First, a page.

A few minutes later, I could see the college in the distance. It was massive and beautiful. I think I could see myself going here after I graduated. The sidewalks were packed with students that were dressed to the nines. As we made our way down the streets, it became instantly clear which house the party was at. The lawn was overrunning and music pumped loudly out of the open door. Bash instantly smiled and found somewhere to park.
He opened my door for me and helped me out. I smiled up at him and followed him up the street toward the house. When we entered the house, someone instantly offered us two cups. Bash refused and led me towards the kitchen.
“Never let someone else pour your drink without you watching.” He whispers into my ear. “Especially at a college party.” I nodded and stood close to him as he popped the tab off of two sodas. “You sure you don’t want something stronger? I won’t tell.” He winks at me.
I shake my head and laugh, “Maybe later.”
He nods, “Come on. Let’s find my friends so I can introduce you.”
We weave through the crowd, Bash’s hand an ever-remaining presence on my back. A group of boys instantly noticed Bash and started hollering his name. Bash raised a hand in the air to wave at his friends. We crossed the living room to greet them.
“Hey, man!” A guy with a buzz cut clapped Bash on the back. “And who’s this?”
“John, this is Greer. Greer, meet my buddy, John.” Bash introduced us.
“You go to school here?” John asked.
“No,” I shake my head. “I go to Arden Prep.”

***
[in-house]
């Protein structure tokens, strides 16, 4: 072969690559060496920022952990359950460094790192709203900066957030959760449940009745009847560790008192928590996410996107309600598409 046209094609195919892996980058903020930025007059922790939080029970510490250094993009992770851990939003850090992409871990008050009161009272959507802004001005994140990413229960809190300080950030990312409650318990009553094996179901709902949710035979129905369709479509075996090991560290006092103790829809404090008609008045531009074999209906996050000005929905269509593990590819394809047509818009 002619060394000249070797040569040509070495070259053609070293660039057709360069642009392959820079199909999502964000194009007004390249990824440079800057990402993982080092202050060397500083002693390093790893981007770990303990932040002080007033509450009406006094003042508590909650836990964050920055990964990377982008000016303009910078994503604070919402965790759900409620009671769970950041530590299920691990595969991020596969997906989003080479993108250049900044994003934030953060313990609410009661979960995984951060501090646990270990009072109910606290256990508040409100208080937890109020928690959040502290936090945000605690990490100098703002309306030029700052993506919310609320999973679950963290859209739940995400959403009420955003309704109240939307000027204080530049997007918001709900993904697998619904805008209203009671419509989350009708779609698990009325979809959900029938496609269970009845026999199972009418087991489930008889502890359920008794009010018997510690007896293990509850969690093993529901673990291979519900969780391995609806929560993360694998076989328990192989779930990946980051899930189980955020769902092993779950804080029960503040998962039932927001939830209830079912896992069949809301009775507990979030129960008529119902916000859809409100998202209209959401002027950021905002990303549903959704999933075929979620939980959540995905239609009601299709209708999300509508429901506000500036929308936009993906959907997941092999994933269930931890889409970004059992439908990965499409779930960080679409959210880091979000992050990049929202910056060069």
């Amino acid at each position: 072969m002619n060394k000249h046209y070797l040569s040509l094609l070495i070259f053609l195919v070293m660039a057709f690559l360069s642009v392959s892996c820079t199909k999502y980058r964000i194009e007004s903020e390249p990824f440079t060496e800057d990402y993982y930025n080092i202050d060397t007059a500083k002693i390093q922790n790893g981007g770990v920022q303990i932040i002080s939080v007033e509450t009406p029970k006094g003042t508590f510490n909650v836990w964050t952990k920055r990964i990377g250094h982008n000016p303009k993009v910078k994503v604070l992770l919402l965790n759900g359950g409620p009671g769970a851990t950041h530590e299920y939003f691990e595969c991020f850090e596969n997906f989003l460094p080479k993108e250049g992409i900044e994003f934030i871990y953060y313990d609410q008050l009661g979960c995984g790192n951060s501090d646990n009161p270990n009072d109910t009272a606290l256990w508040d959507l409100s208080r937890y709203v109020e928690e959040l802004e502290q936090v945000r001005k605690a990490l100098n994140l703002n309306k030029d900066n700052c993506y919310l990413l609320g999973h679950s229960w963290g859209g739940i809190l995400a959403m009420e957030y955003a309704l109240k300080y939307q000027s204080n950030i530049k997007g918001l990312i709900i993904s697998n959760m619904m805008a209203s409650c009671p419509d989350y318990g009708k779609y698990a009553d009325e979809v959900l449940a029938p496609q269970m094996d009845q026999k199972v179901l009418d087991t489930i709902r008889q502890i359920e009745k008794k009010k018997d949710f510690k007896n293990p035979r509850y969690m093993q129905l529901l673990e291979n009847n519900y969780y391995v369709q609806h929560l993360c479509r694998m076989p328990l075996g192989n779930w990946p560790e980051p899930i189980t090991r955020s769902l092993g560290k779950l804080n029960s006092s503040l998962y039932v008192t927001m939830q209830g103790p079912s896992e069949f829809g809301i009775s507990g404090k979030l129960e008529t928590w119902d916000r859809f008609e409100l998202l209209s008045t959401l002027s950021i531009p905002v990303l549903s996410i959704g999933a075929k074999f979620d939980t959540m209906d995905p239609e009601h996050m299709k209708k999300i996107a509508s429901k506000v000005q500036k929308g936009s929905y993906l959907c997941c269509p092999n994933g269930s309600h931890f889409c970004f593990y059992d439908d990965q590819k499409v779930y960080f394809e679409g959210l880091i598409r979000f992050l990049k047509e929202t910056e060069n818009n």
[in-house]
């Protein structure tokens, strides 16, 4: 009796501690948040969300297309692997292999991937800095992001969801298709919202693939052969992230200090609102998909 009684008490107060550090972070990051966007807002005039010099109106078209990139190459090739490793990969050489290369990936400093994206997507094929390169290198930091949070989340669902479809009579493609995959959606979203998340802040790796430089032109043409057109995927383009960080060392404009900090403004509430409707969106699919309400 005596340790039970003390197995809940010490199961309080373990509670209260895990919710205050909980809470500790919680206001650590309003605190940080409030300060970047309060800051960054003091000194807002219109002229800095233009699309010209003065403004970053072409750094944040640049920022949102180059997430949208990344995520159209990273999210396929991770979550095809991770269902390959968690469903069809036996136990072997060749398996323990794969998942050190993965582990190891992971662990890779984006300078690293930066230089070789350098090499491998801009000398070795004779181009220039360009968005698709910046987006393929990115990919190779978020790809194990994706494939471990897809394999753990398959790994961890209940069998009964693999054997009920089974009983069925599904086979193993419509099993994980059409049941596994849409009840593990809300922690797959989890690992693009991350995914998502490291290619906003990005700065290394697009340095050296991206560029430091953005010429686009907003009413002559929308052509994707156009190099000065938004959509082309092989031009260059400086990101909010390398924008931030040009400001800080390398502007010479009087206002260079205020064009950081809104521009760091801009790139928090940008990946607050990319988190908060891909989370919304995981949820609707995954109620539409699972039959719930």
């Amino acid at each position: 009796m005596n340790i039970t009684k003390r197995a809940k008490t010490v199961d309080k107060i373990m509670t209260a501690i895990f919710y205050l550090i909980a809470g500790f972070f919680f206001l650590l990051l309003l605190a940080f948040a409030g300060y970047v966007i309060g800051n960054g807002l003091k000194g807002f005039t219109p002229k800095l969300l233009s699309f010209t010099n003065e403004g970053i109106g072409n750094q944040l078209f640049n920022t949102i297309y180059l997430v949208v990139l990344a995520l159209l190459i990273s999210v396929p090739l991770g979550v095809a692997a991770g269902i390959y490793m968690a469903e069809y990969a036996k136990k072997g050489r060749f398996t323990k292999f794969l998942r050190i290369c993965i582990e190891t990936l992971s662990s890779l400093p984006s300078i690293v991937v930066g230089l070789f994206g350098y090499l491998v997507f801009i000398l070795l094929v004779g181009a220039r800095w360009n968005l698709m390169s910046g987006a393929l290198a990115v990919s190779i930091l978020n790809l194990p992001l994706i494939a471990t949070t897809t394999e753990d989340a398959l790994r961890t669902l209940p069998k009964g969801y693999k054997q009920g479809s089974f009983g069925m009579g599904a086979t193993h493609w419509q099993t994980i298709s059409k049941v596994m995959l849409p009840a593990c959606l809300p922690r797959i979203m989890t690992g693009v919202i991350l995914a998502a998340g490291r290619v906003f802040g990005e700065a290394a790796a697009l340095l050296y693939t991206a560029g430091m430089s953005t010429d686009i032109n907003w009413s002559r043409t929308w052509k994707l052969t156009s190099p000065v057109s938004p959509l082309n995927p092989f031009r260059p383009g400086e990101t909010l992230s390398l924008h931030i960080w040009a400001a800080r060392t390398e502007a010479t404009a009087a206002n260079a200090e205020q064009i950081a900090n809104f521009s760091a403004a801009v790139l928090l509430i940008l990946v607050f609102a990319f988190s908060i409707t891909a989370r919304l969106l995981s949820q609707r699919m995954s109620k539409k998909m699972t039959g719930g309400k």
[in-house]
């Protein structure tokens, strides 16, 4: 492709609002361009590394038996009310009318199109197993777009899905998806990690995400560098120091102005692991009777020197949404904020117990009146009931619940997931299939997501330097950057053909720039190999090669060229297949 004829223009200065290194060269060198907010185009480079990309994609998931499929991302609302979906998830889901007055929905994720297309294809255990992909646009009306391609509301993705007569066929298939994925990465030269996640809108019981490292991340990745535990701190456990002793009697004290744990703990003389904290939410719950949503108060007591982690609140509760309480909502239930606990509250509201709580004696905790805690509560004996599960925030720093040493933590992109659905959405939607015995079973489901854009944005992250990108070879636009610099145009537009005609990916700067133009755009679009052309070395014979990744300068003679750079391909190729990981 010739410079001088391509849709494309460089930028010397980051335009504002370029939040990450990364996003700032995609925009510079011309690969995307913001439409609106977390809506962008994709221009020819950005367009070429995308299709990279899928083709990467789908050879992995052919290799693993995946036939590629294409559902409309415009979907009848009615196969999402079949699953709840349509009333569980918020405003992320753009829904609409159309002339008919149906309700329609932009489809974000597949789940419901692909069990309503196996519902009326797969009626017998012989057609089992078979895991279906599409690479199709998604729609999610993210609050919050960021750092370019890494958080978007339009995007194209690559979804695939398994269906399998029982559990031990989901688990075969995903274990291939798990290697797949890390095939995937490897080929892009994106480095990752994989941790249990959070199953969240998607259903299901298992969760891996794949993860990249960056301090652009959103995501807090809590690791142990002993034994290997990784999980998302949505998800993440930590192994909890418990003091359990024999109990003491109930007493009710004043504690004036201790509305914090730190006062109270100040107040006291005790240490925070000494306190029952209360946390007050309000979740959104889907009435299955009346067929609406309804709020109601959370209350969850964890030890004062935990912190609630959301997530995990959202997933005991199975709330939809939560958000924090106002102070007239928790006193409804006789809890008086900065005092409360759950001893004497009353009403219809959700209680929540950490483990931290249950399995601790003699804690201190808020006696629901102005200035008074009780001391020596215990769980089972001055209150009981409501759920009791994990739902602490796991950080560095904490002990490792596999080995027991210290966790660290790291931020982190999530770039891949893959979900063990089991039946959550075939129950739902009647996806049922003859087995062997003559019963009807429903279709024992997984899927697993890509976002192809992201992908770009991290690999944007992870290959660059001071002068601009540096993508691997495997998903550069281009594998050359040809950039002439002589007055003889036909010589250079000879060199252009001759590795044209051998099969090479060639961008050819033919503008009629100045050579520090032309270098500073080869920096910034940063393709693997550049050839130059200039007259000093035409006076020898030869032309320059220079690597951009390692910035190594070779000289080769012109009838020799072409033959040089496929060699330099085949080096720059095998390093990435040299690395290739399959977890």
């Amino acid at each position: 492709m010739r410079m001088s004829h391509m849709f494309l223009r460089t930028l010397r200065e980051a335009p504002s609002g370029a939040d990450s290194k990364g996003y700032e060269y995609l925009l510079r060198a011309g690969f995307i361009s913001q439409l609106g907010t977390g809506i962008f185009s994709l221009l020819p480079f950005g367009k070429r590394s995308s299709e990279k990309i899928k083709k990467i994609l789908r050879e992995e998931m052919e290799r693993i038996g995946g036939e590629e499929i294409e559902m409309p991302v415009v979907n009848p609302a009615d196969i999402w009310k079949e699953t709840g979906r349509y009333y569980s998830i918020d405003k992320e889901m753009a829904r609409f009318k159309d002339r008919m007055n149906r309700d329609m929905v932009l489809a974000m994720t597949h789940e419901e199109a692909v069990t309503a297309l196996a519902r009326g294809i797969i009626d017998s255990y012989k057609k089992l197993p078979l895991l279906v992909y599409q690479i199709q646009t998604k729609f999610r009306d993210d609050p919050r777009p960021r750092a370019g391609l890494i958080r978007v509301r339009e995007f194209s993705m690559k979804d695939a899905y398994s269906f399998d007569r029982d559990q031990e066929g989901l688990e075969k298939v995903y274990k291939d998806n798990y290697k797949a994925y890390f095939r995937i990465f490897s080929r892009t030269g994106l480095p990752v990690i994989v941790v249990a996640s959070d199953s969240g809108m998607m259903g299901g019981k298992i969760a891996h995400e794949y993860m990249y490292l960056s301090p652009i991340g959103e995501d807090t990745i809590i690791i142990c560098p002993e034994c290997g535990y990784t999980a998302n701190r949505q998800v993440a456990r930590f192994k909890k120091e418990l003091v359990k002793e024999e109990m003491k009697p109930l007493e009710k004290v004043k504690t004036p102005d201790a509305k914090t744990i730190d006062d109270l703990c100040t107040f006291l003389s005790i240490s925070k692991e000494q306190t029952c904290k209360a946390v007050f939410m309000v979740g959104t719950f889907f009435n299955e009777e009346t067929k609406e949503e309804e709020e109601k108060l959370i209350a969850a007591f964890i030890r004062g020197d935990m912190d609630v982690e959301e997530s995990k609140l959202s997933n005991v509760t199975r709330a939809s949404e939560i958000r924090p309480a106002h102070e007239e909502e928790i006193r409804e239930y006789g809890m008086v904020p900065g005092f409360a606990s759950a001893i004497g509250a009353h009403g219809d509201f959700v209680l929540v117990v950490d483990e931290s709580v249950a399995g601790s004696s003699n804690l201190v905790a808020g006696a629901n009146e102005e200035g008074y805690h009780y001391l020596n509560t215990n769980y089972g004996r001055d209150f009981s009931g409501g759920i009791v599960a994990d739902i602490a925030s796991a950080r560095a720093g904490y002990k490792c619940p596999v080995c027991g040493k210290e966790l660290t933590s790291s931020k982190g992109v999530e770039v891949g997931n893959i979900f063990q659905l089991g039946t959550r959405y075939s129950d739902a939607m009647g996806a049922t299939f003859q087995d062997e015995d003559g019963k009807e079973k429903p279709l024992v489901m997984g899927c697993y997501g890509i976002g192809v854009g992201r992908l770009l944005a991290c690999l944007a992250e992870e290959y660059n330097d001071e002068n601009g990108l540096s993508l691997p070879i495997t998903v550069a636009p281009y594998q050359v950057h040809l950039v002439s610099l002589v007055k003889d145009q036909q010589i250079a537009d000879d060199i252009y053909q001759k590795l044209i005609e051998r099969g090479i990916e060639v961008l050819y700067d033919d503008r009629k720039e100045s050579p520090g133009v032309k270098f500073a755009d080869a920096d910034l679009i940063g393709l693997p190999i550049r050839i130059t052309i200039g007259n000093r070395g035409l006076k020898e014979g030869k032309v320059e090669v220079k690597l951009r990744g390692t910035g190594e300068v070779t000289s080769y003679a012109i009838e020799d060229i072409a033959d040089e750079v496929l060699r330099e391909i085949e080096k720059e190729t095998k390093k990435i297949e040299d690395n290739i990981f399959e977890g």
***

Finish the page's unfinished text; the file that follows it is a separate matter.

“Oh, you’re still in high school!” John hollers. “You are getting them young now, Bash?”
“Knock it off, Johnny.” A boy with shaggy dark hair snaps. “Don’t mind him, Greer. I’m Seth.”
I give him a small wave.
The last boy in the group gives me a warm smile, “I’m Max. I’m actually still in high school, too.”
“Oh, do you go to Arden?” I ask Max.
He shakes his head with a laugh, “I am not smart enough for a place like that.”
“You must have got some brains to go along with that pretty face then, Greer.” Johnny teases.
I blush. Bash steps in, “Hey, John, how about you go get your own date and leave mine alone.”
John laughs, “No need to get all territorial, man. I was just joking.”
Bash nods at him but says nothing else. He doesn’t look happy. He turns to me, “So, you’ve met my friends. Want to dance?”
I nod quickly, “It was good meeting you.” I say to his friends and then let Bash lead me away from them. I can hear his friends laughing as we do.
Bash takes us out onto the dancefloor and puts his hands on my hips. “Sorry about them. They turn into modern day cavemen around a pretty girl.”
I laugh, “Seems like all your friends do that.”
He smiles, “That’s because we’re all nerds and never get a chance to talk to a girl.”
“You? A nerd? No way.” I say as my hips sway to the music.
“Oh, better believe it.” He tells me.
After finally switching from soda to alcohol, I gain up the courage to play beer pong with Bash. We end up being a great team. It’s definitely evident that Bash has played this game a few times. We win against the first couple that verses us, the second too. After a couple of rounds later, no one automatically steps up to play us.
“Oh, come on, guys!” Bash laughs. “No one wants to play us?”
“We will.” Says a voice and my eyes snap around to see where it came from.
A moment later Kaleb Nixon and one of his friends pushes through the crowd.
“You’ve got to be kidding me,” I say, instantly angry.
What does a girl get to do to get rid of Kaleb Nixon?